1. Ah, but the effort isn’t for the cookies; it’s for the $$ from the cookie company.

      I thought there was a bit of a bum note; the slickness of the vid versus the crappiness of the machine.

      1. We ARE still talking about Oreos, right? IMO, we were all born with the perfect Oreo Separator and de-cremer ever invented.

    2. >May I suggest paying some kids to separate your cookies

      That would be the Mechanical Turk.

      Srsly, can’t we get some micropayments for people to do small, manual things?

      Problem: delivery. dang.

  7. Needs more work. The useless ‘chocolate’ bits should be catapulted away, whilst the useless ‘cream’ should be catapulted away.

    Catapults make everything better.

  8. I thought something seemed off. Mostly it came down to the construction style being… inconsistent is the best word I can think for it. Like it was deliberately designed with crappy parts where that could be gotten away with.

    1. Yeah the little router setup was completely out of place. It would have been better if he had gone all “Red Green” with a Sawzall.

        1. I’d been searching my soul for a way to accurately describe that switch, and I fear the Bard himself couldn’t have improved upon your succinct, evocative description.

  9. Are you people who are bitching about this video serious? Was it that you wanted to save others from naively trusting a video that might make them give 5 dollars to a company with a hugely popular snack under false pretenses, or was it just that the big, bad advertising company tricked you and it hurt your feelings? The video was funny, clever, and all around entertaining and you feel cheated because you were subtly prompted to buy a cookie?

  10. It’s posted by the Oreo account, and says “Oreo” at the beginning!  You can’t get any more honest than that, do you want them to put a flashing black and yellow banner at the beginning that says “THIS IS ADVERTISING?”  Sheesh people.  [throws up hands]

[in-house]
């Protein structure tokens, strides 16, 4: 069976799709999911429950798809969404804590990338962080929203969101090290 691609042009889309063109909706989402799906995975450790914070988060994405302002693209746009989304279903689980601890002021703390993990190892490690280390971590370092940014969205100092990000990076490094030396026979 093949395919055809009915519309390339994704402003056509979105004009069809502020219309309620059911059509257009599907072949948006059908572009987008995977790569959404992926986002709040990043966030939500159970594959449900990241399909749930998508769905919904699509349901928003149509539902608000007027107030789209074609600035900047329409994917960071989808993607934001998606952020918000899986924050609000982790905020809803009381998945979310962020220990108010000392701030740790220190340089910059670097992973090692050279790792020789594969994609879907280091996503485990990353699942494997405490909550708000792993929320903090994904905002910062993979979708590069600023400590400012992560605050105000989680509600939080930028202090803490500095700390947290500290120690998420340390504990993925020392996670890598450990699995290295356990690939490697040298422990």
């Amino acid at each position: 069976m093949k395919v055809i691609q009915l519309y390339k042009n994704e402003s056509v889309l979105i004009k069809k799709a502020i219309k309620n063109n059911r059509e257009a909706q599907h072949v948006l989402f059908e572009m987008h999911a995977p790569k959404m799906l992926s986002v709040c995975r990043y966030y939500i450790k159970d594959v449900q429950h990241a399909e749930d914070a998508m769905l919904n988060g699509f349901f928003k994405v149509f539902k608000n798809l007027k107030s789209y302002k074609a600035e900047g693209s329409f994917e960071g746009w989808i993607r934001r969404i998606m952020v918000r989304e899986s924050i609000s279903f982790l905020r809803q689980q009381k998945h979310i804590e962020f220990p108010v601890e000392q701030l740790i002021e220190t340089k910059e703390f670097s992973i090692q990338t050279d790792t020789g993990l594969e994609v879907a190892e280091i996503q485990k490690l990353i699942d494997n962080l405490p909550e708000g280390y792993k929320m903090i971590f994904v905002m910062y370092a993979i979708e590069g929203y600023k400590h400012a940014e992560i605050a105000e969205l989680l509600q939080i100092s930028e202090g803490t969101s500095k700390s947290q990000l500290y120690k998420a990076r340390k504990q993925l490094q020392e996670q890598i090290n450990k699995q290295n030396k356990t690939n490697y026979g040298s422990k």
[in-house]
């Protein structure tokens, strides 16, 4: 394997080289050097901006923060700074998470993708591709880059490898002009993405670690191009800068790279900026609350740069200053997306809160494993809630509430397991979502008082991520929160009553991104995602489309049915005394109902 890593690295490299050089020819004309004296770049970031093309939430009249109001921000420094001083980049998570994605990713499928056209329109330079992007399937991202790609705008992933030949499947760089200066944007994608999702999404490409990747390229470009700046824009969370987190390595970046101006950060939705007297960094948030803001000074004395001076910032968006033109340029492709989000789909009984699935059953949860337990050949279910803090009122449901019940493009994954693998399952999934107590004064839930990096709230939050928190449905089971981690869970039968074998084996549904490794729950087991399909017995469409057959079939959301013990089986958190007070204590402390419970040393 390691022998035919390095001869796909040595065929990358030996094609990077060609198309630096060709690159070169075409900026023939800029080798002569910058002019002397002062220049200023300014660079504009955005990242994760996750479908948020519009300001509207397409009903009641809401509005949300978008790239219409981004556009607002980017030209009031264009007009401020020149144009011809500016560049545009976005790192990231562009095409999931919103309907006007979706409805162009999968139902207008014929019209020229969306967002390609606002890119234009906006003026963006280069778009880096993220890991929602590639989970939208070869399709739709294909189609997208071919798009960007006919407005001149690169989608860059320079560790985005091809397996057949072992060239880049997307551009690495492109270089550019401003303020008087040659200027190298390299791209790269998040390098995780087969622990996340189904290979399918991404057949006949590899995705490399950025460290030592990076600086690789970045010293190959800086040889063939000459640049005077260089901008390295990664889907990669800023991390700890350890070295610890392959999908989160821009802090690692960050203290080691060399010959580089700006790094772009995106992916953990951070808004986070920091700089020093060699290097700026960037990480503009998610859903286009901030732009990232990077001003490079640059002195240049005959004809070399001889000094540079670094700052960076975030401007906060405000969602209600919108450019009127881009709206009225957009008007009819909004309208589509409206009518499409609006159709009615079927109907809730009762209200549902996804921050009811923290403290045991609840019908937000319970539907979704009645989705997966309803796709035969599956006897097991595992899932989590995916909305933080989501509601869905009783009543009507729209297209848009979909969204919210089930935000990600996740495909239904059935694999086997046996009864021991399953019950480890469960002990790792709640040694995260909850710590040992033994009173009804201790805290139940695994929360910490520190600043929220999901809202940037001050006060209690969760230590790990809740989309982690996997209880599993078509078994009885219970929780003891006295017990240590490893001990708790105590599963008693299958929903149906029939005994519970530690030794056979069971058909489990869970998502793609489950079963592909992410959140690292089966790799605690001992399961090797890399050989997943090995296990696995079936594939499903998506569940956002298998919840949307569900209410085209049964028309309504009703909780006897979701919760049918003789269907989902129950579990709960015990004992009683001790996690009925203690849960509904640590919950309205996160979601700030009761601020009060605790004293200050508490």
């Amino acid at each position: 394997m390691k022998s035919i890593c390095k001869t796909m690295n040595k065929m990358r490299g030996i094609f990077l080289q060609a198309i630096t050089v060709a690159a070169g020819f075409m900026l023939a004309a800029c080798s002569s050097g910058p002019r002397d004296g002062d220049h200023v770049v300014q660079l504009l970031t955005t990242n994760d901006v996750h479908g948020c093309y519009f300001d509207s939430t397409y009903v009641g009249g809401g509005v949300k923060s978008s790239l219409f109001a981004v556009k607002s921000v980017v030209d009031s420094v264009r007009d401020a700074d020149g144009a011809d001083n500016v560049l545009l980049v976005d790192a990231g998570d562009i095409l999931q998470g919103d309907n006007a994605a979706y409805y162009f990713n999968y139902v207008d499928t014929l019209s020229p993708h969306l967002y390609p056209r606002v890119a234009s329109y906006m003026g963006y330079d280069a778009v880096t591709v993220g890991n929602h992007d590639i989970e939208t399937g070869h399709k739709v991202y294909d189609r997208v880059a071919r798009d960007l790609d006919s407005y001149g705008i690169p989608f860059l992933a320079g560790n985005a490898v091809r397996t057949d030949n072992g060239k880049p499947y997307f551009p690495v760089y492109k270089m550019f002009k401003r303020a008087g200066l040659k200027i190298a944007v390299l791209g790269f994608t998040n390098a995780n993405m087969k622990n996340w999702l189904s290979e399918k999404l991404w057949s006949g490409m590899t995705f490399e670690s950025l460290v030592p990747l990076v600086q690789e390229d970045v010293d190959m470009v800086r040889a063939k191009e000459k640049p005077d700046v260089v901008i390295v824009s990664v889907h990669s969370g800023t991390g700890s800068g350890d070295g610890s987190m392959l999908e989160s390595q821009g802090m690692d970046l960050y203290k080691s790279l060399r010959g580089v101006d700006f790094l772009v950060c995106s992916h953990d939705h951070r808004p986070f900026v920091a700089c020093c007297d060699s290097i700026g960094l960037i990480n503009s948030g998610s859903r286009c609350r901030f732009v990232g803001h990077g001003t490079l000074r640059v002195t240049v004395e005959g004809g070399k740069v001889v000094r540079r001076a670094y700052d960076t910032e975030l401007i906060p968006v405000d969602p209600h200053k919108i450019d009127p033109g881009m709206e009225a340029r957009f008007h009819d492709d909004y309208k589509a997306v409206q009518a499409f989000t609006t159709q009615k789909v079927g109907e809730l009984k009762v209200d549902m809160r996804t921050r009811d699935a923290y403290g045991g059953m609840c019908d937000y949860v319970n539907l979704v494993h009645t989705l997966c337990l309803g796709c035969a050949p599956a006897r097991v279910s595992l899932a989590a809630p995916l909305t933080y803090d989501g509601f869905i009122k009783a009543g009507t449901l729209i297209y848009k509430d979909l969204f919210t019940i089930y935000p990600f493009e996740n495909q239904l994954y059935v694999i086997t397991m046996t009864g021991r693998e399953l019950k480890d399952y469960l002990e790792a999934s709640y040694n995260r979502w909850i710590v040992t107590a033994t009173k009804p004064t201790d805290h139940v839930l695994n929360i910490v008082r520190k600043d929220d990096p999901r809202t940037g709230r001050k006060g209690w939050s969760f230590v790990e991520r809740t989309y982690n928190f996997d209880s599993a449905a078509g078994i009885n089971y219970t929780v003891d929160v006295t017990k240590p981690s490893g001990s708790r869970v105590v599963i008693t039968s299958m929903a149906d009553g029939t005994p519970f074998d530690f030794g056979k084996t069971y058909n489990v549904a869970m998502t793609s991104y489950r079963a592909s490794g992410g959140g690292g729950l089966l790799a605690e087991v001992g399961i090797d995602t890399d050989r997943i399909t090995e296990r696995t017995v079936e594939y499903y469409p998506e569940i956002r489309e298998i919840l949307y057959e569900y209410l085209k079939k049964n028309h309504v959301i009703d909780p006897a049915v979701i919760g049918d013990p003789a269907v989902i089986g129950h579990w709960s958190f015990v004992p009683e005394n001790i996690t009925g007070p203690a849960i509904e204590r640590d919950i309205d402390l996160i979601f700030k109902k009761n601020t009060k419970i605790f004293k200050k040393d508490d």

Edit: Besides, I this is an enjoyable video, so it seems that they’re giving us what we want despite it being advertising. XKCD to the rescue:


    1. It is certainly an enjoyable video, and I don’t think that anyone was unaware that it was affiliated with/sponsored by Oreo. However, this is presented as a mini-documentary of a maker and his invention and not as an advertisement. It is chock full of details like the building name, location, maker’s profession, relationship status, love for sandwiches, etc. These details are meant  to give this video authenticity (read: honesty) and to put the viewer, who may already be skeptical that this is an ad based on its affiliation with Oreo, at ease. A viewer who is at ease is going to think less critically and be more susceptible to an advertisement.

      None of this is new, but we are approaching a point wherein so much viral “content” is now heavily manipulated advertising, that it becomes hard to view anything as an honest, non-commercial, moment to be enjoyed. That is fine, but it it also a cynical reality, and opposing it isn’t a sign of naivete it is a symptom of frustration.

      As to your point about a banner saying “THIS IS ADVERTISING,” I would suggest that this would be fitting with the normal way that BoingBoing is run. Typically when there is a sponsored post/ad it is clearly labeled, in bold letters, as advertising. In this case, this advertisement was presented as real content about a physicist/maker and his cool invention. In other words, Oreo got to put a free 4 minute ad on BoingBoing, and thousands of us watched what we would normally just scroll past had it been marked as an ad.